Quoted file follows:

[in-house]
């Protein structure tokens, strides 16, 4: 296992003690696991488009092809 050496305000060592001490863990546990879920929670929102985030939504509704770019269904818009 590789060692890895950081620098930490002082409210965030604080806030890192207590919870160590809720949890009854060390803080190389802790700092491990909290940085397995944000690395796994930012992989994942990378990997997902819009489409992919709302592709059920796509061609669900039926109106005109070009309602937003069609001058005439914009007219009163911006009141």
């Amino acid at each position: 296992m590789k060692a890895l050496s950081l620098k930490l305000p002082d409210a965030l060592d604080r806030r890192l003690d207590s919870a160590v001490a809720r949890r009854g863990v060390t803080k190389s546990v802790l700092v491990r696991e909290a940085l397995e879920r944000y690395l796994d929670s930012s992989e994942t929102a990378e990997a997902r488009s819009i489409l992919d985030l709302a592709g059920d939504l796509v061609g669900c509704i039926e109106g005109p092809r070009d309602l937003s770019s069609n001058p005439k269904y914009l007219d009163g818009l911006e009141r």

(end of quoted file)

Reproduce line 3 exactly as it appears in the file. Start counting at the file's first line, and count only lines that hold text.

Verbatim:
């Amino acid at each position: 296992m590789k060692a890895l050496s950081l620098k930490l305000p002082d409210a965030l060592d604080r806030r890192l003690d207590s919870a160590v001490a809720r949890r009854g863990v060390t803080k190389s546990v802790l700092v491990r696991e909290a940085l397995e879920r944000y690395l796994d929670s930012s992989e994942t929102a990378e990997a997902r488009s819009i489409l992919d985030l709302a592709g059920d939504l796509v061609g669900c509704i039926e109106g005109p092809r070009d309602l937003s770019s069609n001058p005439k269904y914009l007219d009163g818009l911006e009141r």